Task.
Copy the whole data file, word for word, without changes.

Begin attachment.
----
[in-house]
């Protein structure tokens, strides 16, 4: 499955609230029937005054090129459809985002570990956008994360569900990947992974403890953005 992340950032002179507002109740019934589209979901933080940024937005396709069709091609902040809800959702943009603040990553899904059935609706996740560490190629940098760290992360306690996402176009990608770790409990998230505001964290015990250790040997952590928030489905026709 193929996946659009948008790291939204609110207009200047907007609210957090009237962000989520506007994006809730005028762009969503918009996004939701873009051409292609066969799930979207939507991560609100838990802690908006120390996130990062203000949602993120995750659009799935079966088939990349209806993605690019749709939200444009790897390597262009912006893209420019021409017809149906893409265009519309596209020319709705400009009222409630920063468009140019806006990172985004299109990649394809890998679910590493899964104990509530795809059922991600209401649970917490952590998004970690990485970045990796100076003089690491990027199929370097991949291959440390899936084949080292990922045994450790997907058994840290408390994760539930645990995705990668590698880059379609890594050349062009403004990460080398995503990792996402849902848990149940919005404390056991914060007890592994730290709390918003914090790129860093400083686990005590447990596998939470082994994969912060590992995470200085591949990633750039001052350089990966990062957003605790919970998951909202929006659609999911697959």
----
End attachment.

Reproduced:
[in-house]
């Protein structure tokens, strides 16, 4: 499955609230029937005054090129459809985002570990956008994360569900990947992974403890953005 992340950032002179507002109740019934589209979901933080940024937005396709069709091609902040809800959702943009603040990553899904059935609706996740560490190629940098760290992360306690996402176009990608770790409990998230505001964290015990250790040997952590928030489905026709 193929996946659009948008790291939204609110207009200047907007609210957090009237962000989520506007994006809730005028762009969503918009996004939701873009051409292609066969799930979207939507991560609100838990802690908006120390996130990062203000949602993120995750659009799935079966088939990349209806993605690019749709939200444009790897390597262009912006893209420019021409017809149906893409265009519309596209020319709705400009009222409630920063468009140019806006990172985004299109990649394809890998679910590493899964104990509530795809059922991600209401649970917490952590998004970690990485970045990796100076003089690491990027199929370097991949291959440390899936084949080292990922045994450790997907058994840290408390994760539930645990995705990668590698880059379609890594050349062009403004990460080398995503990792996402849902848990149940919005404390056991914060007890592994730290709390918003914090790129860093400083686990005590447990596998939470082994994969912060590992995470200085591949990633750039001052350089990966990062957003605790919970998951909202929006659609999911697959």